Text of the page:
The electrons are conducted through the lens to an electrode sensor that calculates the amount of glucose in the blood. The strength of that electrical current is in direct proportion to the amount of glucose in the tear, which in turn is proportional to the amount of glucose in the blood—more electricity means more glucose. Measurement data are then transferred wirelessly from the lens to a smartphone.
Stability and accuracy
The smart contacts are not the first wearable blood sugar monitoring system. There are sensors that can be worn on or embedded just under the skin, for instance. There have even been other contact lens approaches. But all have been challenged to deliver accurate and consistent results over relatively long periods of time required of wearable devices. The smart contact is the first glucose monitoring device to make a direct correlation between tear and blood glucose concentrations independently without aid of another medical device, such as a glucometer.
Other continuous monitoring systems have, so far, have been hindered by technical challenges, including poor stability of the enzyme, low or inconsistent sensitivity of the glucose sensors, the relative low volume of tears with which to work, slow absorption of tears into the lens polymer for processing, and slow diffusion of the chemicals produced during the reaction. Subcutaneous sensors are also prone corrosion. So far, it has added up to a lot of promise, without much punch.
The authors credit the improved porosity in their hydrogel with increasing diffusion of the reaction chemistry through the device. This improves sensitivity considerably, cutting response time by almost half and lowering by ten times the threshold at which glucose can be detected—all positive developments. Meanwhile, the addition of nanocatalysts greatly improves the crucial hydrogen peroxide-splitting reaction.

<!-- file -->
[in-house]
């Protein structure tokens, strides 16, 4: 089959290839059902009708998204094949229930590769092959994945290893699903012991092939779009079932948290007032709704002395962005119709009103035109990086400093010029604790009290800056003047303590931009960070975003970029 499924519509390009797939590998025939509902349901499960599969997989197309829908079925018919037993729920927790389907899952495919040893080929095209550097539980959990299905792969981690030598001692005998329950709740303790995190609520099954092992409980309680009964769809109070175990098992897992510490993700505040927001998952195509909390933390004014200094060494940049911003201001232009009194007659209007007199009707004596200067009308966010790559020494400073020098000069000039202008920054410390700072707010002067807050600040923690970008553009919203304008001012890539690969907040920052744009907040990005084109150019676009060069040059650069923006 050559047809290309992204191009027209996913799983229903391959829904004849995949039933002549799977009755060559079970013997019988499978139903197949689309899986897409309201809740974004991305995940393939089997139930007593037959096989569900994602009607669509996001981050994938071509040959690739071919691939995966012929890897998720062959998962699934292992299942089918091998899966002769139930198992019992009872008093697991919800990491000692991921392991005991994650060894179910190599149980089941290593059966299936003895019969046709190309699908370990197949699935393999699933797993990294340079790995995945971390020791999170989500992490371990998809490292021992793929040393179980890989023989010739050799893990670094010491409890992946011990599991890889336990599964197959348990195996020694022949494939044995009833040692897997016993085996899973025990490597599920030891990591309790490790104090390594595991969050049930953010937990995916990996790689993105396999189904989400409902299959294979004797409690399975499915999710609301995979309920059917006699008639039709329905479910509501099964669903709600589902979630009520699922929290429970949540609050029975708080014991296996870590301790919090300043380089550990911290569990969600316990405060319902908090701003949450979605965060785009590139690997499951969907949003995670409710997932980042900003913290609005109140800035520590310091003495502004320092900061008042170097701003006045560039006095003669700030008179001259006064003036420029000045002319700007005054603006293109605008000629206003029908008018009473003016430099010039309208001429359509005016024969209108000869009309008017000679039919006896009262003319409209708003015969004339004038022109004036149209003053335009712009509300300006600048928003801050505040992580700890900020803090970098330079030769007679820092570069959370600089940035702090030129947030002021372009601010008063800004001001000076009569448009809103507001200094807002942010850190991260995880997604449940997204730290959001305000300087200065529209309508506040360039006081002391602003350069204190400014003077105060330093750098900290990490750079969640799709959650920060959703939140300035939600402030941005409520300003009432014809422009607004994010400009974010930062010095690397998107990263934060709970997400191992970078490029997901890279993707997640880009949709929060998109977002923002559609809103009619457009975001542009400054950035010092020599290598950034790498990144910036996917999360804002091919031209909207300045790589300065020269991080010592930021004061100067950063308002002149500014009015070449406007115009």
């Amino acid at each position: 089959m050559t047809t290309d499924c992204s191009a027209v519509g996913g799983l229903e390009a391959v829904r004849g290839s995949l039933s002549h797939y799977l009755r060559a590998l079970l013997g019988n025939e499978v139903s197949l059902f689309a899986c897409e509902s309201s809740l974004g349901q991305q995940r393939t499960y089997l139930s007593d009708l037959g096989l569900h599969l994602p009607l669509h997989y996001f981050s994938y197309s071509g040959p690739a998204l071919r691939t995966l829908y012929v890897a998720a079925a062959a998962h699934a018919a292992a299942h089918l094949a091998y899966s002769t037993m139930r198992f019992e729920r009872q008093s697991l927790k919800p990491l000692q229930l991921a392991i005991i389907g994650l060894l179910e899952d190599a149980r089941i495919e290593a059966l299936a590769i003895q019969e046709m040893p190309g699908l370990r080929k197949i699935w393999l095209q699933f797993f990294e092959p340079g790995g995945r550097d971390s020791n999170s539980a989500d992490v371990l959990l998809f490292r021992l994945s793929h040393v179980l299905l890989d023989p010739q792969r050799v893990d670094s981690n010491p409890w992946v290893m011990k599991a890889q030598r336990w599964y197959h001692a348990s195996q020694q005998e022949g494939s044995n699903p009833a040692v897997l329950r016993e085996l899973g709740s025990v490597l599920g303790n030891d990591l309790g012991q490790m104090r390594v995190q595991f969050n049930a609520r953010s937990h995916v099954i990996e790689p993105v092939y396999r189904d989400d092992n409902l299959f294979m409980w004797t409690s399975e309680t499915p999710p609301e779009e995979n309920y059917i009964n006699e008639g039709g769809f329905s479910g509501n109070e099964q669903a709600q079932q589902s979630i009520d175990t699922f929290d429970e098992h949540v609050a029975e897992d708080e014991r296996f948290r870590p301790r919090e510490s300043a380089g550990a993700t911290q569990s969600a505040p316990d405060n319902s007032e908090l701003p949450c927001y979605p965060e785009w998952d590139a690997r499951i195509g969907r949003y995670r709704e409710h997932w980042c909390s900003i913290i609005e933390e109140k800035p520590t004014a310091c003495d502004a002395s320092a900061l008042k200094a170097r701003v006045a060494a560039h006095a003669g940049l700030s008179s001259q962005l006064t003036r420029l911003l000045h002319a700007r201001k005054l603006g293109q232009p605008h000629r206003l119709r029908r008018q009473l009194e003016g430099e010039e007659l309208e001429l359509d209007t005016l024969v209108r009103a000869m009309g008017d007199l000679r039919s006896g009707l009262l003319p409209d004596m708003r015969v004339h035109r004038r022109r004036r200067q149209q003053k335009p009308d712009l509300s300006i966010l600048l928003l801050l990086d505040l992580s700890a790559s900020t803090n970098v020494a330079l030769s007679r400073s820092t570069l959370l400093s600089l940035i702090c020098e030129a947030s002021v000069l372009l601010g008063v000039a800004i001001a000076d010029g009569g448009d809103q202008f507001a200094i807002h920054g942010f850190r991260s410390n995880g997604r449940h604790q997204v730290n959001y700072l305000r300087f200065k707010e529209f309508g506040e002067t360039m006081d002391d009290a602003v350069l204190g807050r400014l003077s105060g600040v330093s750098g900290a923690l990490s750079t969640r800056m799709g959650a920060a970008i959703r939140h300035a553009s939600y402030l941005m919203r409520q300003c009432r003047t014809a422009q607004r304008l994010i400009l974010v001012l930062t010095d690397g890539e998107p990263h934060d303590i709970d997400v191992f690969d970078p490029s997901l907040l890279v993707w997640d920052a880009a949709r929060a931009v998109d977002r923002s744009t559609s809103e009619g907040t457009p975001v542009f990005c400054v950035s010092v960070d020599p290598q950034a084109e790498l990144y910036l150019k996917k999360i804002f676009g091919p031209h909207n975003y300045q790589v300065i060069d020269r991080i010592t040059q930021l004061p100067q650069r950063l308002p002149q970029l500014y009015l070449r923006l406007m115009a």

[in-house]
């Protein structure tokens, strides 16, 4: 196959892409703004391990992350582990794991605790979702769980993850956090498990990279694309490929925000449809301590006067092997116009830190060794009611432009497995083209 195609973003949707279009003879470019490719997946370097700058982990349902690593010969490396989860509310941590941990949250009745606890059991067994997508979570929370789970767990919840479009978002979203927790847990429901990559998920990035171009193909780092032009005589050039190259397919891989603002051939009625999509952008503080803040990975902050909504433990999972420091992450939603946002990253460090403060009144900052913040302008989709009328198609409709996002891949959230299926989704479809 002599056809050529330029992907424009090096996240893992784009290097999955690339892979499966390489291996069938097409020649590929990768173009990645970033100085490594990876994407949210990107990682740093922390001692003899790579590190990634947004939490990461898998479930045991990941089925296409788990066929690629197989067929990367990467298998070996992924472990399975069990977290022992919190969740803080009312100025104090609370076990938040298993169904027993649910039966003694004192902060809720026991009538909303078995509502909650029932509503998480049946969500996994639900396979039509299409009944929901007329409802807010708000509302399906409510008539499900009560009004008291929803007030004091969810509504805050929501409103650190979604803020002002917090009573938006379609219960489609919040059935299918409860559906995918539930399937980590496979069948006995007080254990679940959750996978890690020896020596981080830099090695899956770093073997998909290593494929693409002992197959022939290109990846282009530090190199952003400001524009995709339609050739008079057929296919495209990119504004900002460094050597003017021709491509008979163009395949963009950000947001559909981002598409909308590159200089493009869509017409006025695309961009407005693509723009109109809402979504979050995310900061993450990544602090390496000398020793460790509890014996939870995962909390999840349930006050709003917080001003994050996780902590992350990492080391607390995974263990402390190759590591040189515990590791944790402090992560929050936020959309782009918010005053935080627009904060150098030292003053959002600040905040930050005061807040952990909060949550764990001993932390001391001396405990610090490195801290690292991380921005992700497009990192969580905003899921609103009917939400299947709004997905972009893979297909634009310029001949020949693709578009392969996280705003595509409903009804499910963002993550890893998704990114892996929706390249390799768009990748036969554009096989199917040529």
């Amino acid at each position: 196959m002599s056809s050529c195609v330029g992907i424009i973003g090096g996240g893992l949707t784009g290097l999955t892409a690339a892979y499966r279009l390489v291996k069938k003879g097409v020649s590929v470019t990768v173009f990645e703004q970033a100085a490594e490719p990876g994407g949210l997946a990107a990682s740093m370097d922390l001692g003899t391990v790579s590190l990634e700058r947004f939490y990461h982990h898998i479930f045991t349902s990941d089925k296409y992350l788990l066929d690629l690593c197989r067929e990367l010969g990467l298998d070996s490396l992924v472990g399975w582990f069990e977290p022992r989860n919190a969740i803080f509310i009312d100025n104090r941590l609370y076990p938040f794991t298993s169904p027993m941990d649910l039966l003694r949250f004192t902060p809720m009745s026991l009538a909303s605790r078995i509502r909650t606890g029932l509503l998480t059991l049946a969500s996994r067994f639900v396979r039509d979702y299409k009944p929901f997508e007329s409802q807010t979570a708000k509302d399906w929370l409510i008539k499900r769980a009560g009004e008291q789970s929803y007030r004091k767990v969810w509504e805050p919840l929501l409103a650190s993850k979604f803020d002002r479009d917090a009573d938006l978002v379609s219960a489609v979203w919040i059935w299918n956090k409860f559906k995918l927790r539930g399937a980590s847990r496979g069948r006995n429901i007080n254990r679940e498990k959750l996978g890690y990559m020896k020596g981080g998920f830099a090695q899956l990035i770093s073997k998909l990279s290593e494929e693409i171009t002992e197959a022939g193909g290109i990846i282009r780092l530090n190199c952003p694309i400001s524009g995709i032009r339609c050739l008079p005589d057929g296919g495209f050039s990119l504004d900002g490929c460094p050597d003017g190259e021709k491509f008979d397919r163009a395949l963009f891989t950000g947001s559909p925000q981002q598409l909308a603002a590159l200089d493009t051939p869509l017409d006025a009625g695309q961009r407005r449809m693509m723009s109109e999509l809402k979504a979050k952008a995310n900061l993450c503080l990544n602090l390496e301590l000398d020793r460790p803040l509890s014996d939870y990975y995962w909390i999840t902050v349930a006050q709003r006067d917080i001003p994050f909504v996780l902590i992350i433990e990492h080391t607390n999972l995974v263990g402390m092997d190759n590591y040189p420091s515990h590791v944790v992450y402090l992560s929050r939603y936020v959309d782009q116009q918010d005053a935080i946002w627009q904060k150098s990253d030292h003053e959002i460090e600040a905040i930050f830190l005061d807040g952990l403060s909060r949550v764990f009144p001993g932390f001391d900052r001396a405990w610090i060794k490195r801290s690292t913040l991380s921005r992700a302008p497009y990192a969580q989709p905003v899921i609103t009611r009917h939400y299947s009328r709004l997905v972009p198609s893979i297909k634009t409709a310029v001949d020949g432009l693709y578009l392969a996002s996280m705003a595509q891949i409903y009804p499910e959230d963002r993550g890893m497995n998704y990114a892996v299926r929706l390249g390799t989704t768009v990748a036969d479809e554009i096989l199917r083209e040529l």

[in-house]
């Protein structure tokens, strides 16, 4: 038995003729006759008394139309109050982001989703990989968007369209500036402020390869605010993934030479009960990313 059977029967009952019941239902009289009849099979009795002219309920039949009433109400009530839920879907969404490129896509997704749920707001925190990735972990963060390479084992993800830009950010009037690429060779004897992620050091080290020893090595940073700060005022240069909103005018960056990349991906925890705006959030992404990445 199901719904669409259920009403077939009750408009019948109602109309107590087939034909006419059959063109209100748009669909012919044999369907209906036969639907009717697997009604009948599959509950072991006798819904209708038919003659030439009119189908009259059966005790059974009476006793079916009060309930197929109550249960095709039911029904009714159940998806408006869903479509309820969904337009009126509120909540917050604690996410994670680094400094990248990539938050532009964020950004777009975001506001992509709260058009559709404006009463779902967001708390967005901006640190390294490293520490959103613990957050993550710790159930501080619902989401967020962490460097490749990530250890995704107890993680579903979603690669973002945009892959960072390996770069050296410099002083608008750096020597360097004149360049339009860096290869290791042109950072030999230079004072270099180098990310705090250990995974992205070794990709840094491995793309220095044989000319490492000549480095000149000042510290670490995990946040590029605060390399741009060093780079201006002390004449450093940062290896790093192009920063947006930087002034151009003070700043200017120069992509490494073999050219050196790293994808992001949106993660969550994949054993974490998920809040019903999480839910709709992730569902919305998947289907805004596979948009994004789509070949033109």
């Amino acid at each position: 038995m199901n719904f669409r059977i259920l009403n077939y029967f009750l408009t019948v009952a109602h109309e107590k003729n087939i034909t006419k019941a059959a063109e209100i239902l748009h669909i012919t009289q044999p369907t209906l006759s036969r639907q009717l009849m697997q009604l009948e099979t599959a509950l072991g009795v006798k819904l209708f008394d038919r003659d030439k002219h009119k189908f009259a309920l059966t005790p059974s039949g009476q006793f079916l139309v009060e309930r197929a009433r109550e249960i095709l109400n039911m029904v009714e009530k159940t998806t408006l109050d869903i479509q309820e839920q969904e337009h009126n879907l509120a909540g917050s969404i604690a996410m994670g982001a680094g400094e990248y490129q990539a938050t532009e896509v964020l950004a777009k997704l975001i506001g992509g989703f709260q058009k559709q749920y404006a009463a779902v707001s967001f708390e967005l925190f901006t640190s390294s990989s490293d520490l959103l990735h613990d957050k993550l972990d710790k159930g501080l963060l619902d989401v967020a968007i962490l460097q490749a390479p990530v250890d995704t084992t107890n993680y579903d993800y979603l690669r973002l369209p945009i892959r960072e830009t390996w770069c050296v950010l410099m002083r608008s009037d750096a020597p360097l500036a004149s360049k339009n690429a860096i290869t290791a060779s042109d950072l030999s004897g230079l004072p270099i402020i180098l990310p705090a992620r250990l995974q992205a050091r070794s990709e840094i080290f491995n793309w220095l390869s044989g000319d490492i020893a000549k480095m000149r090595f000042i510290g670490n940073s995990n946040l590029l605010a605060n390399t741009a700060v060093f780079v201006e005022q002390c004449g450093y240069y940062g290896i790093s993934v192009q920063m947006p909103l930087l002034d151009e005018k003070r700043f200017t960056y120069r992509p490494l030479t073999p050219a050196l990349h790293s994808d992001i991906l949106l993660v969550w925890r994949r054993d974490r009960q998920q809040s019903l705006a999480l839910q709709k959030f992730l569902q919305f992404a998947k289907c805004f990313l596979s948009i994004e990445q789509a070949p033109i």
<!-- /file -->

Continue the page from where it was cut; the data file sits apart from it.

The researchers have tested their smart lens in rabbits … and in a human. A volunteer from the research team served as a clinical trial of one. Results from those tests were at least as accurate as those made with a traditional glucometer, the authors say, reaffirming the promising feasibility of this smart contact lens in further clinical applications.
The research team comprised a multi-institutional corps of researchers including authors Zhenan Bao and David Myung of the Department of Chemical Engineering at Stanford University; Cheonhoo Jeon and J.-Y. Sim of the Department of Electrical Engineering at Pohang University of Science and Technology (POSTECH) in South Korea; Su-Kyoung Kim, Geon-Hui Lee, Hye Hyeon Han, Seong-Jong Kim, and Sei Kwang Hahn of the Department of Materials Science and Engineering at POSTECH; Jee Won Mok and Choun-Ki Joo of the Department of Ophthalmology and Visual Science at The Catholic University of Korea in Seoul; and Sangbaie Shin and Sei Kwang Hahn of PHI BIOMED Co. in South Korea.
The eWEAR-TCCI awards for science writing is a project commissioned by the Wearable Electronics Initiative (eWEAR) at Stanford University and made possible by funding through eWEAR industrial affiliates program member Shanda Group and the Tianqiao and Chrissy Chen Institute (TCCI®).